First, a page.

Dhillon Manku weighed just 3lb 9oz when he was born prematurely at Kingston Hospital in London in 2013 and discovered the lifesaving care he received in the NeoNatal Unit (NNU) of the hospital when he was a little older.
Can we buy an incubator for other babies that come out of their mom's tummies too early, was the four-year-old's question when his mother Sharn and father Jas explained why his little sister did not need to be a glass box like him. And, he has done just that as he completed an ambitious fundraising journey, which concluded recently by raising over 19,000 for a new incubator for the hospital that saved his life.
When the coronavirus lockdown struck back in March, Dhillon still had 5,000 of his target figure still to go.
My idea was to make slime and sell it, says the six-year-old schoolboy, who was determined not to give up.
Attracted by the colourful designs of Boohoo and Pretty Little Thing online retailers, Dhillon aimed an Instagram video directly at their founders the Kamani family.
To his amazement, Aisha Kamani, one of the owners, messaged Dhillon praising him on his work and also to say how much they loved his presentation. It resulted in the family donating the remainder of the money he needed for the incubator.
Looking back at his 18-month-long mission that began in 2018, Dhillon says he feels great to have achieved his target.
It was such a lovely thing to be thinking about at such a young age, says proud mum Sharn, who explained that the money raised goes to the Born Too Soon charity established in 1985 to offer support to parents of pre-term babies and newborn infants requiring specialist care on the NeoNatal Unit at Kingston Hospital NHS Trust.
Without the amazing support of the charity, and the staff at Kingston Hospital I don t think I could have ever got through the most challenging time of my life. Without them, my little boy Dhillon may not have been here today, adds the London-based HR manager.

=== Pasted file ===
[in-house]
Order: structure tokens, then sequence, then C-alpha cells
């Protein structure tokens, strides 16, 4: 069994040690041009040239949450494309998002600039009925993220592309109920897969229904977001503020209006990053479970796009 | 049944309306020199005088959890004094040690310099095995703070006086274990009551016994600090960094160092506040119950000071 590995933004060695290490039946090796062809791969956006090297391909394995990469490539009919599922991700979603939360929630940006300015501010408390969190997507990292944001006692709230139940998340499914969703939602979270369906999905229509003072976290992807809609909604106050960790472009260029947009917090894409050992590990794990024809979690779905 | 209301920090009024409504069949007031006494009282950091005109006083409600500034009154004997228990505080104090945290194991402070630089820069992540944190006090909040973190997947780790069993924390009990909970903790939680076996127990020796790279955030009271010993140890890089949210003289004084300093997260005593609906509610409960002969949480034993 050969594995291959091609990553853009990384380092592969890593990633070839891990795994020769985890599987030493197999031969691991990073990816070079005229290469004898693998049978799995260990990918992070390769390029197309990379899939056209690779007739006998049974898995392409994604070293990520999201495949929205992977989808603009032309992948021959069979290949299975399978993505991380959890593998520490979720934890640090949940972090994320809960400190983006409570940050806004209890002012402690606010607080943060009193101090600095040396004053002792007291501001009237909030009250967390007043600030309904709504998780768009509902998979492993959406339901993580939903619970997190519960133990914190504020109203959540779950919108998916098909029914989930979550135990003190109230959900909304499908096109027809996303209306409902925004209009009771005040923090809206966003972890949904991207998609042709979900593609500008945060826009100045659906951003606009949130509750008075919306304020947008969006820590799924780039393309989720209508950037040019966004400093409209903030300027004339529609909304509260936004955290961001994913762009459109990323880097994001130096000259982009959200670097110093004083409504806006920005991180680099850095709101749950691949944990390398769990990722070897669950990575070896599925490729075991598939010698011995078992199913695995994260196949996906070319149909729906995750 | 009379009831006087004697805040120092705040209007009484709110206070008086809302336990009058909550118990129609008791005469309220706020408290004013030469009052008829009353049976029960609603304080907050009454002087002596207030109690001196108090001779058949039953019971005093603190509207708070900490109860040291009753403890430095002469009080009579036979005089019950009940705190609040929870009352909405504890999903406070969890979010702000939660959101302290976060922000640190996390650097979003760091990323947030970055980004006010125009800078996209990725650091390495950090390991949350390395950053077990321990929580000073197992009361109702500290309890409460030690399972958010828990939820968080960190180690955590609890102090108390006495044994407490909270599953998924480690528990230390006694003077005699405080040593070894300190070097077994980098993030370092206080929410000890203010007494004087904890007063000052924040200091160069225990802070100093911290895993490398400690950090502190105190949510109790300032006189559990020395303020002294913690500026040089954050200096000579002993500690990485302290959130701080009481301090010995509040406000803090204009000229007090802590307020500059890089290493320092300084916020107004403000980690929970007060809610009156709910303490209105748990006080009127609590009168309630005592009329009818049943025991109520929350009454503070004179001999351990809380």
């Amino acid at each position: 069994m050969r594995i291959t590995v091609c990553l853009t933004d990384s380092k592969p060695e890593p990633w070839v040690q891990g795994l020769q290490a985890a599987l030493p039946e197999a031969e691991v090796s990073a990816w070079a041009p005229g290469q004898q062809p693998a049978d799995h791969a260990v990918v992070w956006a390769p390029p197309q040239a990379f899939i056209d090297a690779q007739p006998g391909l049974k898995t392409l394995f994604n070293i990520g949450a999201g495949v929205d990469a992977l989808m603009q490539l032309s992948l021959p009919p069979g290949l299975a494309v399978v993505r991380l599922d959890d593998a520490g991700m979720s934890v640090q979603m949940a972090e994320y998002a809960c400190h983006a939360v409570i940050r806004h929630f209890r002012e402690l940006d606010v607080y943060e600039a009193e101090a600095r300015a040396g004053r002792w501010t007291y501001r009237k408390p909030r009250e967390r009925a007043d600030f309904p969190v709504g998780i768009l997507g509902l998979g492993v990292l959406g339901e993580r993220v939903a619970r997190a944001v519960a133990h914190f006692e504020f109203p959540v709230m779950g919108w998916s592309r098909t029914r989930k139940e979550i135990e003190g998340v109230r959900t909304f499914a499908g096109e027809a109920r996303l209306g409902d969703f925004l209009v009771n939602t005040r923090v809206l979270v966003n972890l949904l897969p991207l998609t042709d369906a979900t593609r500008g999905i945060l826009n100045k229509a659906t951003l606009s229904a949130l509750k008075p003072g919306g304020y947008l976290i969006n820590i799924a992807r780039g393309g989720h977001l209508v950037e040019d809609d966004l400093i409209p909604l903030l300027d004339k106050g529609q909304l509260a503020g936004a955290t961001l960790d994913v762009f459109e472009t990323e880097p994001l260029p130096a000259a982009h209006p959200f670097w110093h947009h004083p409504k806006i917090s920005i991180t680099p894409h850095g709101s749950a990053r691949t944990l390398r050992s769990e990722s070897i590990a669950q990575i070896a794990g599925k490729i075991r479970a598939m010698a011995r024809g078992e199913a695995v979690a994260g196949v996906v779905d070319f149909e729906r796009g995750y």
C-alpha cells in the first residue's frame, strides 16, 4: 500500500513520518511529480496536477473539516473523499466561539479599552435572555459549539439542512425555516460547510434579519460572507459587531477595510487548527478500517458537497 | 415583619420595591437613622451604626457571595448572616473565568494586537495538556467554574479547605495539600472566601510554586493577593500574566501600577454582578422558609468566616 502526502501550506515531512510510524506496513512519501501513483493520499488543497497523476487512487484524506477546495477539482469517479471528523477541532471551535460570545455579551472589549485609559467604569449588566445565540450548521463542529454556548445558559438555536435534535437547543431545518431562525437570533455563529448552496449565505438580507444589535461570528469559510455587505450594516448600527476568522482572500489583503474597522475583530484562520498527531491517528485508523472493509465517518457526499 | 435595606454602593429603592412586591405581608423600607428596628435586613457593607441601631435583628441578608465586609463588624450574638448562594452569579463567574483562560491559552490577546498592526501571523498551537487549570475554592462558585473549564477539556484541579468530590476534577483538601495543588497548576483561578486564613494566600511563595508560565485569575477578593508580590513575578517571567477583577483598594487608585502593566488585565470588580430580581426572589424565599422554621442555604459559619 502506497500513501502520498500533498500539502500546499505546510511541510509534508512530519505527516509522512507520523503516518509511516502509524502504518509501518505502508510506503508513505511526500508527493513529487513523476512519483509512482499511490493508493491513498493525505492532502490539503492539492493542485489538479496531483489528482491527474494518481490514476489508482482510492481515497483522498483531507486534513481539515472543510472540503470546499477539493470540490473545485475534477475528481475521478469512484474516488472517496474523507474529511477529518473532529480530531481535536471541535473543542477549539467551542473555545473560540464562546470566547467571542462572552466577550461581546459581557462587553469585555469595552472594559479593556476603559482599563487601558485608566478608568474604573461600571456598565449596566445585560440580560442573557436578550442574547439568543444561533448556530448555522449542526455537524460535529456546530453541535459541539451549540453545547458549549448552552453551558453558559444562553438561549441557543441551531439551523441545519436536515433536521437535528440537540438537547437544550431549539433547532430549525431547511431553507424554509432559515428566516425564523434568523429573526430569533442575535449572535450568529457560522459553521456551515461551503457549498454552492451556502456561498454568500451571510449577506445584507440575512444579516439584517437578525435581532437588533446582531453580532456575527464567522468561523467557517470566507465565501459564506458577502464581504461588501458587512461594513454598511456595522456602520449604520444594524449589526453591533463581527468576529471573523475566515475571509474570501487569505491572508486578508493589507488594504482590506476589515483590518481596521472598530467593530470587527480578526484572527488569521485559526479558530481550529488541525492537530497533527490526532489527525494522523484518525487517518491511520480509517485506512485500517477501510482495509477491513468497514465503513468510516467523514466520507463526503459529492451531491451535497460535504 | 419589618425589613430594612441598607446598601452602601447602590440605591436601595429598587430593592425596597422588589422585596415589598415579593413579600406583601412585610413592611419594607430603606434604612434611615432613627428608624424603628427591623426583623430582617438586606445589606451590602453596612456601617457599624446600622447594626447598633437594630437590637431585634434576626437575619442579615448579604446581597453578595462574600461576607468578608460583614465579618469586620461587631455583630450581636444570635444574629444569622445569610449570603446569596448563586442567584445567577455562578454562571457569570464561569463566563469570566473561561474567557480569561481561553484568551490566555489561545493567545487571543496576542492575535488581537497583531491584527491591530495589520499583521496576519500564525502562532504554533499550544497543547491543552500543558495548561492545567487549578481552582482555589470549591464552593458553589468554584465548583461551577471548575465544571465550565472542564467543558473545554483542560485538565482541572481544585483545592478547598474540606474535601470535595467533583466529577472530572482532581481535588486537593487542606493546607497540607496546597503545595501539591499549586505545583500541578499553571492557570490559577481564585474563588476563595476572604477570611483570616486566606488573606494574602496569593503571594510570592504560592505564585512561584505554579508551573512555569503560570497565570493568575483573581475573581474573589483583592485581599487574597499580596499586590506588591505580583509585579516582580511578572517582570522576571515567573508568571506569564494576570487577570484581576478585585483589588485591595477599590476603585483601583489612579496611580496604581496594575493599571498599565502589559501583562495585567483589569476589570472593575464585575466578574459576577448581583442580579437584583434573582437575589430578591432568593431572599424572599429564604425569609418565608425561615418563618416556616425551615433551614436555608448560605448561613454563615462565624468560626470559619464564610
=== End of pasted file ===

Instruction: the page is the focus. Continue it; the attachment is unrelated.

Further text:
Dhillon spent his first birthday in intensive care and has suffered five life-threatening bouts of pneumonia since he came into the world.
Once he had made up his mind about wanting to give back to the hospital that played such a crucial role in his life, he came up with the idea of a sponsored swim that raised a staggering 5,000.
It was his first charity event and that was on his fifth birthday in 2018, recalls Sharn.
I love trampolines, smiles Dhillon, who went on to persuade his school friends to join him on a mass sponsored bounce at a trampoline park in Croydon, south London, in a bid to get closer to his target.
He also took his spirit of giving to India in November last year, when he donated toys for the play area of a children's hospital.
In reference to the fundraising journey, Dhillon's mother reflects upon all the support they received from family, friends and public figures such as singers Jay Sean and Peter Andre and Strictly Come Dancing star Dr Ranj.
It means families in the Kingston borough who have a premature child can receive the support they need, saving them to go afar to another hospital, especially in the current situation we are in, says Sharn.
Kingston Hospital has already acquired its new incubator thanks to Dhillon's fundraising drive and it has been put to good use, including to help isolate infants at risk of Covid-19.
And, Dhillon's efforts have been commemorated with a plaque on the side of the machine. Asked about the message he wanted engraved, the Liverpool FC fan chose his club's anthem: You'll never walk alone.
by Preeti Bali